Learning foreign languages is hard. Really hard. Part of this has to do with complex neurological reasons, which can only be explained using words like neuroplasticity and monolinguals. Yes, some of the difficulty is hard-wired. But additionally, a part of you just doesn’t like learning foreign languages. It’s complicated and easy to forget, requires a lot of memorization, and you can still sound like an idiot after years of practice. Sometimes the linguistic variations are impossible to pronounce or hear, or the grammatical structures are completely foreign to your mental processes. So you make up bullshit: reasons to skip or skimp on practice, or give up altogether. Learning a foreign language is a constant battle against your lazier self.

Duolingo logo

But Duolingo, a site I’ve recently come to frequent, changes the game, so to speak. It gamifies the process of learning a foreign language, adding daily goals, streaks of meeting your daily goal, unlocking mechanics, currency and purchasing, and total progress towards fluency. Now, it’s not a particularly good way of learning a language. In fact, it’s terrible at teaching. But really, teaching isn’t the point of Duolingo. It’s just a way of defeating your bullshit by replacing it with a more benign type of bullshit.

Duolingo assigns tangible, meaningless progression to the real, intangible progress of learning a language. Without Duolingo as a external, concrete arbiter that says “Yes you are getting better”, learning a language can feel hopeless because no matter how much you master it, there are always more words to learn, faster sentences to parse, and structures you don’t understand. Now, the “percent fluency” that Duolingo feeds you doesn’t necessarily correspond to any real gains, but it affirms that the hard mental work you put in today actually paid off in some continuing educational journey. And that affirmation is what makes you come back the next day to learn more.

Learning a Foreign Language

I have had the benefit of taking Japanese 1 this semester, and it is quite a humbling experience. Learning a language which has no romantic roots — a truly foreign language — lends a certain perspective that learning French or Latin does not.

However, it also seems to me that the teaching method is geared towards a very specific type of learning style. The class starts out by teaching a number of phrases which the students are to memorize, and meanwhile students also begin to learn one of the writing systems. It is not until a few weeks in that students finally learn some grammar (i.e. the thing that actually determines whether or not a communication system is a language), and even then it takes time to learn the exact mechanics behind the memorized phrases.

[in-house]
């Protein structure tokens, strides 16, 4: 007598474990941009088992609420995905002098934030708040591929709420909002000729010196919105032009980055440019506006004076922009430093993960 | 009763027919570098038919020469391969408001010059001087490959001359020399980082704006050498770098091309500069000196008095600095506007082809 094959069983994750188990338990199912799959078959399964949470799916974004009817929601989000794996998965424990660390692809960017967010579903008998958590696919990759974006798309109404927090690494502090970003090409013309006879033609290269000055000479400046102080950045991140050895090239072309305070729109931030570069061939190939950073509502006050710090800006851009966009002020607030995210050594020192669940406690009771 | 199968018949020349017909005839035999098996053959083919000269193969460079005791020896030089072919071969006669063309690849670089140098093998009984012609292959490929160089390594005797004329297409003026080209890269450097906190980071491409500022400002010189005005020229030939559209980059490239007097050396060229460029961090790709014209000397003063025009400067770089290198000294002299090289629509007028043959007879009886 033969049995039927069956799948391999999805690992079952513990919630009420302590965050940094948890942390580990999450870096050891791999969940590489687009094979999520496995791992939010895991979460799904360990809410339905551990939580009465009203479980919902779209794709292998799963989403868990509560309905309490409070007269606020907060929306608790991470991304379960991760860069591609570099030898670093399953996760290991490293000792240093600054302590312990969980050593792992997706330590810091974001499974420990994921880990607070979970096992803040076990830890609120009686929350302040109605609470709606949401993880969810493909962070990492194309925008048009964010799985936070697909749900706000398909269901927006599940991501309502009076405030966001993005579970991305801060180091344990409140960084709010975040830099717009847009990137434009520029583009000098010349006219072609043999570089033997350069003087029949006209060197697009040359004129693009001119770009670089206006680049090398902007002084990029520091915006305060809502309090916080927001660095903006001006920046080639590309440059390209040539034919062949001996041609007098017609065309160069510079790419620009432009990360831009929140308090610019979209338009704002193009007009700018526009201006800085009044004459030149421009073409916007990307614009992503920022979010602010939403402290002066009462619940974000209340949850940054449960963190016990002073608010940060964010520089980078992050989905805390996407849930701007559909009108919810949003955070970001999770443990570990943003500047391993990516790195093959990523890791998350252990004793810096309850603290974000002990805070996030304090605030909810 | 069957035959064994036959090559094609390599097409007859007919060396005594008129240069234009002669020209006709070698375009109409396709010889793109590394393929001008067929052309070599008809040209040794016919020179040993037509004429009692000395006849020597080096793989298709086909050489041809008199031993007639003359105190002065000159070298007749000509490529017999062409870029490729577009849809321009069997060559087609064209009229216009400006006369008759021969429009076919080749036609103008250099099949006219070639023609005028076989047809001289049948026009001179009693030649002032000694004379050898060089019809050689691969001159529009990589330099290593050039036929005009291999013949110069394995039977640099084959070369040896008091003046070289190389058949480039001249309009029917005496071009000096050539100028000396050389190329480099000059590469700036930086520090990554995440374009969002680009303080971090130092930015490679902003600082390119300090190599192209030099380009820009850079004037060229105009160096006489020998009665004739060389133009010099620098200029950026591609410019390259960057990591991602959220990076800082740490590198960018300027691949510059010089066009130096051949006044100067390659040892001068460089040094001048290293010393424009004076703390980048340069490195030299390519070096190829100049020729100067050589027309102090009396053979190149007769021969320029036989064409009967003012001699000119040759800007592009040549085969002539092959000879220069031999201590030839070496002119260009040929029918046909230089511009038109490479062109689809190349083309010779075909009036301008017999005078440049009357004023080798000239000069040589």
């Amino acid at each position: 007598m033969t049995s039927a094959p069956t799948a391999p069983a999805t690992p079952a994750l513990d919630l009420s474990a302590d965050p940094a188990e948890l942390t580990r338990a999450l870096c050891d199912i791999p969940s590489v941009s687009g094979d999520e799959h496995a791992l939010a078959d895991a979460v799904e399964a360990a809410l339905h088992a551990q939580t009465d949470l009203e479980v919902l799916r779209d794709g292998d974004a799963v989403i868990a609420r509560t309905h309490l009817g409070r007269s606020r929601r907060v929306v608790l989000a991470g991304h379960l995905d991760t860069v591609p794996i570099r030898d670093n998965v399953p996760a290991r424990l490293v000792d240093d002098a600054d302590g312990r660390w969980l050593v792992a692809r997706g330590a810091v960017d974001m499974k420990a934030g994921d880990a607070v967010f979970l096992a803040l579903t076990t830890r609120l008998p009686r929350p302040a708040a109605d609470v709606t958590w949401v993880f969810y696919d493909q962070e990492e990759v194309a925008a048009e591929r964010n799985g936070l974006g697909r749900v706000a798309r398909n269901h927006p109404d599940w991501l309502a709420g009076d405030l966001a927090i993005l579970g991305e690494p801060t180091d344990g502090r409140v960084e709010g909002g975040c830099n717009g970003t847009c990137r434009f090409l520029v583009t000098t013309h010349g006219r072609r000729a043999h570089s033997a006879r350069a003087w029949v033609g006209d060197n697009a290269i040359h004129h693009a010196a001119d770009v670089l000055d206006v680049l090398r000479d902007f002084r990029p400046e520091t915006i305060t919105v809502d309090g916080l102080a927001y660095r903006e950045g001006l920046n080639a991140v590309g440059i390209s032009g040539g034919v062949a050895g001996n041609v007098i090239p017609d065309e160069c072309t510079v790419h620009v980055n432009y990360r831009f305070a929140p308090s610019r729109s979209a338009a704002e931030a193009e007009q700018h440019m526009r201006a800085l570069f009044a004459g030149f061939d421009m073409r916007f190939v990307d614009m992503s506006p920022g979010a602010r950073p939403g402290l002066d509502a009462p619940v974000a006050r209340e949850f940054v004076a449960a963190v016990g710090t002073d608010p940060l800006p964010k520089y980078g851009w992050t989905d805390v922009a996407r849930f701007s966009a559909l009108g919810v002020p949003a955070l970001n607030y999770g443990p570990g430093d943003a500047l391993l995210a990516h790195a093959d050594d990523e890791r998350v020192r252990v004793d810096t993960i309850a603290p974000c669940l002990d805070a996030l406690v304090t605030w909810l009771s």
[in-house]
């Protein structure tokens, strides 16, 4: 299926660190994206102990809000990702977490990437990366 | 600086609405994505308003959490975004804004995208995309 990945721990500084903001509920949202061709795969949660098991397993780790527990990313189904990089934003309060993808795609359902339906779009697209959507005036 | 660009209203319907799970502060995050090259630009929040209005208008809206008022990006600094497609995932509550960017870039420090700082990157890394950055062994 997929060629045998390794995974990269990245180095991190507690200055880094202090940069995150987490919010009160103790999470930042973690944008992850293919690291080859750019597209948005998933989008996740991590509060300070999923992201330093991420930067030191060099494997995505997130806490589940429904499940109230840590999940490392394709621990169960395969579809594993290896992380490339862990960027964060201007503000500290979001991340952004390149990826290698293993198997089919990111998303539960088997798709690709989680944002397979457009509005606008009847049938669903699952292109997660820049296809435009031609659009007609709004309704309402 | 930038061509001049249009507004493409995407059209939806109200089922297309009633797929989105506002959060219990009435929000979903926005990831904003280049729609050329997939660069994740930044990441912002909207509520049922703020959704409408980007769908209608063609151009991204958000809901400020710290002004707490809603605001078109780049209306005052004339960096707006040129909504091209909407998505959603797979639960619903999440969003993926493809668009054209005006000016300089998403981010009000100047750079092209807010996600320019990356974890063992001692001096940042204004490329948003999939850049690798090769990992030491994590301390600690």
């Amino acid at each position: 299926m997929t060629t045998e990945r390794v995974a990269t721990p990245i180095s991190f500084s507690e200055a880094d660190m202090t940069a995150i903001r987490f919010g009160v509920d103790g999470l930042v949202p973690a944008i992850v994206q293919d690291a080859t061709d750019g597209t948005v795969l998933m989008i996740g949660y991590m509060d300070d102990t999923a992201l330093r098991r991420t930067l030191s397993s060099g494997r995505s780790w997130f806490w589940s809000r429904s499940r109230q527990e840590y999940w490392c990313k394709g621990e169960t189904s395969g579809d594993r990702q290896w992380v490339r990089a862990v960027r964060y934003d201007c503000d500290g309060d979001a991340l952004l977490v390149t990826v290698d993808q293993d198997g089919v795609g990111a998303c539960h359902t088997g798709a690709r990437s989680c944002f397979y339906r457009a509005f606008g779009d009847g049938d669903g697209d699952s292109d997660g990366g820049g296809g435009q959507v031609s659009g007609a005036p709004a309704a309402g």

For instance, we learned how to ask how to say something in Japanese: (english word)wa nihongo de nanto iimasuka. Yet we are not told that nihongo means Japanese language (although it can be inferred), and we certainly aren’t told that ~go is a suffix, applied to the word nihon (Japan), which means the language of. In addition, we aren’t told that nan means what, ~wa is a topic particle (and we certainly aren’t told it’s spelled using は instead of わ, because hell, we don’t even know how to write at that point), or that to is a sort of quotation mark (if we are, it is only in passing and without context).

Insights can only be gleamed by comparing the response: (Japanese word)to iimasu. Now it becomes clear that ~ka is a question particle. So yes, nanto became (word)to, so ~to must be some sort of literal marker suffix. iimasu must be “say”, or thereabouts.

My point is that it is very hard for me to memorize phrases or words with no context. The teaching style is designed to help a certain type of learner. My learning style would benefit greatly from learning a variety of grammar and vocabulary separately, and letting my brain concoct the phrases from their base elements; when I speak, it flows logically, and my mind pronounces one morpheme at a time. Learning whole phrases with no context means I can’t break it down into morphemes, and so production of the sounds comes much harder.

Perhaps this will change after we get past the first few weeks, but I can’t help worrying that this sort of learn-specifics-then-learn-rules teaching style will continue.

A Solution for Difficulty Curves and Power Creep